August 30, 2015
People who are blind or have low vision must rely on their memory and on a rich vocabulary of gestures to interact with touchscreen phones and tablets. Designers should strive to minimize the cognitive load for users of screen readers.
June 7, 2015
Low-contrast text may be trendy, but it is also illegible, undiscoverable, and inaccessible. Instead, consider more usable alternatives.
November 16, 2014
Video content is helpful only if users have control over it, understand what’s contained within it, and have an alternate way to access it.
May 11, 2014
Labels or sample text inside a form field makes it difficult for people to remember what information belongs in that field once they start data entry.
April 6, 2014
For users who can’t use a mouse make interactive and navigation elements easily accessible by tabbing and display a keyboard-focus indicator.
May 28, 2013
Users aged 65 and older are 43% slower at using websites than users aged 21–55. This is an improvement over previous studies, but designs must change to better accommodate aging users.
May 24, 2013
If using web or browser-related terms, consider defining them in place to make websites easier for senior citizens. Avoid using technical words if they are not necessary.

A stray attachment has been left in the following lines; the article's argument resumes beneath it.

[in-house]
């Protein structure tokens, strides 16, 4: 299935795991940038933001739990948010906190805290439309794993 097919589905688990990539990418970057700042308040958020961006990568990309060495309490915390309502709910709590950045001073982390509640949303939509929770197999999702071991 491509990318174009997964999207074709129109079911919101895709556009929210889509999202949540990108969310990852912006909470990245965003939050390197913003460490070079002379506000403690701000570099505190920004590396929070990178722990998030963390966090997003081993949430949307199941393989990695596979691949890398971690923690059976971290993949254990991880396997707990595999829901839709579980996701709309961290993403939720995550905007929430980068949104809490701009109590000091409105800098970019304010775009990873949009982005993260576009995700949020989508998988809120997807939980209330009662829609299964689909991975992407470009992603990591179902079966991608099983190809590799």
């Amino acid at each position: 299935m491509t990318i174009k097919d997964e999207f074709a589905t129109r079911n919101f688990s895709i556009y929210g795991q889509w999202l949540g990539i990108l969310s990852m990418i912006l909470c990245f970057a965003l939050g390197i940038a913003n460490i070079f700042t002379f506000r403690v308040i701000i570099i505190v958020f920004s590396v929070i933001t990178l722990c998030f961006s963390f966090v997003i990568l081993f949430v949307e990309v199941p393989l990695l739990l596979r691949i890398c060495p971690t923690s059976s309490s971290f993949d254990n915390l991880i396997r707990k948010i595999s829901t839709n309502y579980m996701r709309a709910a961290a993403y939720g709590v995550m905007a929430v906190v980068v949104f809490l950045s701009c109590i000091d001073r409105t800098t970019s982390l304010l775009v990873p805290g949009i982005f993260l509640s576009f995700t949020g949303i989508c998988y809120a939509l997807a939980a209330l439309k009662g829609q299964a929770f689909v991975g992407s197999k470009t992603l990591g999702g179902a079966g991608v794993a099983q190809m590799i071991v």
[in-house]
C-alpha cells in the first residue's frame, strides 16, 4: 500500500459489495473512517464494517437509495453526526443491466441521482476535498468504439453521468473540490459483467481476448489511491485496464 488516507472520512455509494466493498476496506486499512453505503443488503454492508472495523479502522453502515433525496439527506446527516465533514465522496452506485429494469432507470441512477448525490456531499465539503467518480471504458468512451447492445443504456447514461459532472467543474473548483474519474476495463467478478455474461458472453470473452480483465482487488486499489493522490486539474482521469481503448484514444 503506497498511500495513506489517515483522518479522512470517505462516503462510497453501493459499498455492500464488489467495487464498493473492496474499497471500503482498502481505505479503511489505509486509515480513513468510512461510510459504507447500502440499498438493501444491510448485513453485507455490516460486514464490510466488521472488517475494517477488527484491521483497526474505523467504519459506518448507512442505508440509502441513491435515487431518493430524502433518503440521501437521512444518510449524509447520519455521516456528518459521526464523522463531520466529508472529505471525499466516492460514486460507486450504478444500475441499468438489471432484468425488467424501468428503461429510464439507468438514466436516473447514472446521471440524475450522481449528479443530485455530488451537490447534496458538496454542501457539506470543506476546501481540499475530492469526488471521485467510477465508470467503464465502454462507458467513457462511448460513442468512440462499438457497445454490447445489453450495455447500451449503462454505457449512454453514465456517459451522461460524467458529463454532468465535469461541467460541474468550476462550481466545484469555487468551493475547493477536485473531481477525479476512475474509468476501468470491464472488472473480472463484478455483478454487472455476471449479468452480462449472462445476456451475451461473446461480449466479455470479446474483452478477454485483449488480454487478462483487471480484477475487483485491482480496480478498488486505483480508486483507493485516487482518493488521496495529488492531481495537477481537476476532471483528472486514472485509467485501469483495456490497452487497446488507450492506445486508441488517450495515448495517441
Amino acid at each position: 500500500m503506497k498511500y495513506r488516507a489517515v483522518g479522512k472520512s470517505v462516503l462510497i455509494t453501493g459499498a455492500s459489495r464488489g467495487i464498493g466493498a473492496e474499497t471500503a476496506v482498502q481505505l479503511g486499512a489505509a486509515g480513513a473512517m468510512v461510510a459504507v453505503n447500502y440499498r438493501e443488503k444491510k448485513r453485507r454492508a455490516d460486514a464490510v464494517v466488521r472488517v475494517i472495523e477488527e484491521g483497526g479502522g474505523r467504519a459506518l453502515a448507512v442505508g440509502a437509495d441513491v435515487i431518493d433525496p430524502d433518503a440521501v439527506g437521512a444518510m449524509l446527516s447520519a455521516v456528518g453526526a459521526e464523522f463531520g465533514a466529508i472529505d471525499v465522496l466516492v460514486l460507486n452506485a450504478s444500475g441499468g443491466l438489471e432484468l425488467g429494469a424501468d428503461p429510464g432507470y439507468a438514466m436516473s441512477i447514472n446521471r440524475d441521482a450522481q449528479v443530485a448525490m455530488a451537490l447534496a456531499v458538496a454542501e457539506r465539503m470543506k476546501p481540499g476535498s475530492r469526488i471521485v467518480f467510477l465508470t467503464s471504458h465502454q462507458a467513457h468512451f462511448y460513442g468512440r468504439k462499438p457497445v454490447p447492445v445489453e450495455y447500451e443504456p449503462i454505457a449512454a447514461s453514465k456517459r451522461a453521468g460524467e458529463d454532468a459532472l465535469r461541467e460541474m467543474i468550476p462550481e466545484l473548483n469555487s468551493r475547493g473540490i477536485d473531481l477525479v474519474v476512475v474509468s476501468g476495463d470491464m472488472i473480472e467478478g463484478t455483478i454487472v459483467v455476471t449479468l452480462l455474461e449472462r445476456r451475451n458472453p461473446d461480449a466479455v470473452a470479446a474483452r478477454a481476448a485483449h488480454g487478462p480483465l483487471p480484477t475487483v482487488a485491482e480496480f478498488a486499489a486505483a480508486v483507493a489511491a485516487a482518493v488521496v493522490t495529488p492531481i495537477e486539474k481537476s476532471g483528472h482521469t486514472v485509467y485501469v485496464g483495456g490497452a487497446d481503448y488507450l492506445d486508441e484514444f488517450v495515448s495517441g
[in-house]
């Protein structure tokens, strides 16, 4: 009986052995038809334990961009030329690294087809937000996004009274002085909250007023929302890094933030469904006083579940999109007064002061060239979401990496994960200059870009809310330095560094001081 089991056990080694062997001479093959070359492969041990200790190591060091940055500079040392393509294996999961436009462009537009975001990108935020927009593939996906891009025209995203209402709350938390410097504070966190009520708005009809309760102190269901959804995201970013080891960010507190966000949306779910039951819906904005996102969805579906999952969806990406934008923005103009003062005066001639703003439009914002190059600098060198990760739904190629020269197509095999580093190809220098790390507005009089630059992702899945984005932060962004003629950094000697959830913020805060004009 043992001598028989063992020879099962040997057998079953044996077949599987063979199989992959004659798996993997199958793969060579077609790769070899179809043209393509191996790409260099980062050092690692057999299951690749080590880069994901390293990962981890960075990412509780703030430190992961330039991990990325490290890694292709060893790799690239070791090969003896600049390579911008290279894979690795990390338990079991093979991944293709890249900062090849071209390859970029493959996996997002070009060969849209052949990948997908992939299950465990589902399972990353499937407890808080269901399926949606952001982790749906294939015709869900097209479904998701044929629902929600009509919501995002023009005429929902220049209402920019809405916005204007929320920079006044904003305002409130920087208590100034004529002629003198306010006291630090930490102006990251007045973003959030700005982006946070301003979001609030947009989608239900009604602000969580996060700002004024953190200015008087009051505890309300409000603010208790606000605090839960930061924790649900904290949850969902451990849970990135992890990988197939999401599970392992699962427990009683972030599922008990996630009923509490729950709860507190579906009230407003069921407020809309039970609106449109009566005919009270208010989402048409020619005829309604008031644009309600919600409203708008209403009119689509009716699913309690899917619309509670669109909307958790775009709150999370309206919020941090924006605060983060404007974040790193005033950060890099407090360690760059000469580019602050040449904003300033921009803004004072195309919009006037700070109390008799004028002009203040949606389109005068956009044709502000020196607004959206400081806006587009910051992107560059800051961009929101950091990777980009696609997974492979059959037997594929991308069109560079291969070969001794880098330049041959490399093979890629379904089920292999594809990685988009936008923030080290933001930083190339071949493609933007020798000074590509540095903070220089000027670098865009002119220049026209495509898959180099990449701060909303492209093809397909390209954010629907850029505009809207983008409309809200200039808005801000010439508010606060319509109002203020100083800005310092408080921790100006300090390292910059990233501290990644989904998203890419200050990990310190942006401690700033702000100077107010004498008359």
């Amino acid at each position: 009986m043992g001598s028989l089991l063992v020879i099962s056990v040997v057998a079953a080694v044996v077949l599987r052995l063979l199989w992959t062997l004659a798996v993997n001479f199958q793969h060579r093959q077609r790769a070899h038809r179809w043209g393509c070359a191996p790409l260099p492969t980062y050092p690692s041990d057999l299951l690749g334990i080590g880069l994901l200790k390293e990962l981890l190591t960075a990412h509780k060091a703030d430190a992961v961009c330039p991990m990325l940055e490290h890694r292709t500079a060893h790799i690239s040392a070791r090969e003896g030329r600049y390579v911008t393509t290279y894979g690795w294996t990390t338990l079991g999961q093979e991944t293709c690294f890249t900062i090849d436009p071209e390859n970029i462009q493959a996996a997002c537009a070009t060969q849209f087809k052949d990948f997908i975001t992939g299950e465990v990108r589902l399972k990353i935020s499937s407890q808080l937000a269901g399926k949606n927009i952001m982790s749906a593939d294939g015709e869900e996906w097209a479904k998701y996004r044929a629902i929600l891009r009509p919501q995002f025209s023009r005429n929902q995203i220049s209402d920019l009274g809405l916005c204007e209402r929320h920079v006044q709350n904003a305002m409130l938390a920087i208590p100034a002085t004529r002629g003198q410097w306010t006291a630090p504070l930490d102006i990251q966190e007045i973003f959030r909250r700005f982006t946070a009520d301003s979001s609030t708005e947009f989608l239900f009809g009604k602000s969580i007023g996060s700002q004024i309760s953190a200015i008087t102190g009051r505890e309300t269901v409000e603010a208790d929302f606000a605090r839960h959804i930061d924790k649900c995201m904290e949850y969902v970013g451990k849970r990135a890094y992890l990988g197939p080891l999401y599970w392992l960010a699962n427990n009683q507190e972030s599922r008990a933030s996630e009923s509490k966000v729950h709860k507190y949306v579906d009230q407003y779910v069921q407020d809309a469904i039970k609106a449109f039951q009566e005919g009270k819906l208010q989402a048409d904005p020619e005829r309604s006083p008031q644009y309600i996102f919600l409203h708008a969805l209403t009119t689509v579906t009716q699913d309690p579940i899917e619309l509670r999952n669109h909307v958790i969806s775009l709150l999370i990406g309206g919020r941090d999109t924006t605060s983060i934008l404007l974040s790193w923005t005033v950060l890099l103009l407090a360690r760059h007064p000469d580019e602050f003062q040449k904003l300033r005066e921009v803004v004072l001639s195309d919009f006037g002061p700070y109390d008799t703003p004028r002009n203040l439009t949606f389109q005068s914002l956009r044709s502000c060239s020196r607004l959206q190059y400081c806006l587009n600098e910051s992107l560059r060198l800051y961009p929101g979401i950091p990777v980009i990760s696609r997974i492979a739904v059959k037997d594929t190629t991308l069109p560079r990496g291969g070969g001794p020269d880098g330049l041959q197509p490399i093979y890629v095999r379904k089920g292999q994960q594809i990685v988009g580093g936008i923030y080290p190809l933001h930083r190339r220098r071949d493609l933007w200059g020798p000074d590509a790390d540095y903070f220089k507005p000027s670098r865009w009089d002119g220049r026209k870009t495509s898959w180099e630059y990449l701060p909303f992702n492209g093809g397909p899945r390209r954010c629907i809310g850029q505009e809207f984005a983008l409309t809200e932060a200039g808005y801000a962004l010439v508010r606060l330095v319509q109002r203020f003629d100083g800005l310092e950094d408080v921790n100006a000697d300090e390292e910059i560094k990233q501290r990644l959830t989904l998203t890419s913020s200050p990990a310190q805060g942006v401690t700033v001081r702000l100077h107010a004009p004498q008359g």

September 10, 2010
In Part One, I argued that accessibility should not focus just on the needs of the profoundly disabled, that well-crafted solutions can be of service to all. This new approach is called, “inclusive design” and it starts with organization.
April 10, 2009
Have you ever thought about what it would be like to be disabled? Well, you better start thinking about it!
November 21, 2005
A strict focus on accessibility as a scorecard item doesn't help users with disabilities. To help these users accomplish critical tasks, you must adopt a usability perspective.
March 14, 2005
Lower-literacy users exhibit very different reading behaviors than higher-literacy users: they plow text rather than scan it, and they miss page elements due to a narrower field of view.
April 7, 2003
The key difference between user interfaces for sighted users and blind users is not that between graphics and text; it's the difference between 2-D and 1-D. Optimal usability for users with disabilities requires new approaches and new user interfaces.
October 14, 2002
Flash designs are easier for users with disabilities to use when designers combine visual and textual presentations, minimize incessant movement, decrease spacing between related objects, and simplify features.
November 11, 2001
With current Web design practices, users without disabilities experience three times higher usability than users who are blind or have low vision. Usability guidelines can substantially improve the matter by making websites and intranets support task performance for users with disabilities.
June 13, 1999
New official standards make it easy to get the top priorities right and make websites accessible for users with disabilities (e.g., blind users who can't see images). But the single-design approach may be nearing the end of its life.
October 1, 1996
How to design Web sites that are accessible for users with various disabilities. Includes advice for designing for users with visual, auditory, motor, and cognitive disabilities. Using good ALT-tests is only one of the rules.